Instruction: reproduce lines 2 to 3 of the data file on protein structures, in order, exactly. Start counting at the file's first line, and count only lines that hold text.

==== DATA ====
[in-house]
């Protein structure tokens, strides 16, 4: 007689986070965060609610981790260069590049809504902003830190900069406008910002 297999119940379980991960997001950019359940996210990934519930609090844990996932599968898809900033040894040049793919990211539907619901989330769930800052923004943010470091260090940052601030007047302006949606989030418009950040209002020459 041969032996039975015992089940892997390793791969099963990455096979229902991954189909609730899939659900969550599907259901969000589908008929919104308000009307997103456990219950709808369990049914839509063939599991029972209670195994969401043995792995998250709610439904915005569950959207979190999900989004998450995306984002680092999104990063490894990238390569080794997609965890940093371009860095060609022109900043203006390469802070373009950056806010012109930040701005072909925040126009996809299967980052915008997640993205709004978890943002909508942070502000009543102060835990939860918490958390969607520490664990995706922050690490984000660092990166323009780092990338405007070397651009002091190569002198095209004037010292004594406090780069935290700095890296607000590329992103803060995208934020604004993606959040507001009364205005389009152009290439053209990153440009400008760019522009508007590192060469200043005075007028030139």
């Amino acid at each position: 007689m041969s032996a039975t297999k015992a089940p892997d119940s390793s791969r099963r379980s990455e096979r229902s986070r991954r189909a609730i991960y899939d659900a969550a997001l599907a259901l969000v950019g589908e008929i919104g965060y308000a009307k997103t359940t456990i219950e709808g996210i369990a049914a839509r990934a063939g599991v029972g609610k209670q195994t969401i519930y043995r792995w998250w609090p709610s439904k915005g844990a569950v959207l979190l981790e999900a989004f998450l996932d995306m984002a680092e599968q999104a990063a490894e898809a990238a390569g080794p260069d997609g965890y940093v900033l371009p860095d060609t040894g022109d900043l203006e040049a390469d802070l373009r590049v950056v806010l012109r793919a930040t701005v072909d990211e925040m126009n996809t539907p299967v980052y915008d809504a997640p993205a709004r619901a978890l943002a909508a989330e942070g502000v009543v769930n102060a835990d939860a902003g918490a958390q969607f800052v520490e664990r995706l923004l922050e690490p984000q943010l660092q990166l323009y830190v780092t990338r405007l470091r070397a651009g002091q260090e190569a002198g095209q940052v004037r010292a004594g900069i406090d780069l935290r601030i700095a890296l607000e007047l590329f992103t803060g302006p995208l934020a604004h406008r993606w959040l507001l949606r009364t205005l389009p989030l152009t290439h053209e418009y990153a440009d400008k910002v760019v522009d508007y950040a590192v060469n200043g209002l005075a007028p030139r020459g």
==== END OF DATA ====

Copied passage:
């Protein structure tokens, strides 16, 4: 007689986070965060609610981790260069590049809504902003830190900069406008910002 297999119940379980991960997001950019359940996210990934519930609090844990996932599968898809900033040894040049793919990211539907619901989330769930800052923004943010470091260090940052601030007047302006949606989030418009950040209002020459 041969032996039975015992089940892997390793791969099963990455096979229902991954189909609730899939659900969550599907259901969000589908008929919104308000009307997103456990219950709808369990049914839509063939599991029972209670195994969401043995792995998250709610439904915005569950959207979190999900989004998450995306984002680092999104990063490894990238390569080794997609965890940093371009860095060609022109900043203006390469802070373009950056806010012109930040701005072909925040126009996809299967980052915008997640993205709004978890943002909508942070502000009543102060835990939860918490958390969607520490664990995706922050690490984000660092990166323009780092990338405007070397651009002091190569002198095209004037010292004594406090780069935290700095890296607000590329992103803060995208934020604004993606959040507001009364205005389009152009290439053209990153440009400008760019522009508007590192060469200043005075007028030139």
């Amino acid at each position: 007689m041969s032996a039975t297999k015992a089940p892997d119940s390793s791969r099963r379980s990455e096979r229902s986070r991954r189909a609730i991960y899939d659900a969550a997001l599907a259901l969000v950019g589908e008929i919104g965060y308000a009307k997103t359940t456990i219950e709808g996210i369990a049914a839509r990934a063939g599991v029972g609610k209670q195994t969401i519930y043995r792995w998250w609090p709610s439904k915005g844990a569950v959207l979190l981790e999900a989004f998450l996932d995306m984002a680092e599968q999104a990063a490894e898809a990238a390569g080794p260069d997609g965890y940093v900033l371009p860095d060609t040894g022109d900043l203006e040049a390469d802070l373009r590049v950056v806010l012109r793919a930040t701005v072909d990211e925040m126009n996809t539907p299967v980052y915008d809504a997640p993205a709004r619901a978890l943002a909508a989330e942070g502000v009543v769930n102060a835990d939860a902003g918490a958390q969607f800052v520490e664990r995706l923004l922050e690490p984000q943010l660092q990166l323009y830190v780092t990338r405007l470091r070397a651009g002091q260090e190569a002198g095209q940052v004037r010292a004594g900069i406090d780069l935290r601030i700095a890296l607000e007047l590329f992103t803060g302006p995208l934020a604004h406008r993606w959040l507001l949606r009364t205005l389009p989030l152009t290439h053209e418009y990153a440009d400008k910002v760019v522009d508007y950040a590192v060469n200043g209002l005075a007028p030139r020459g």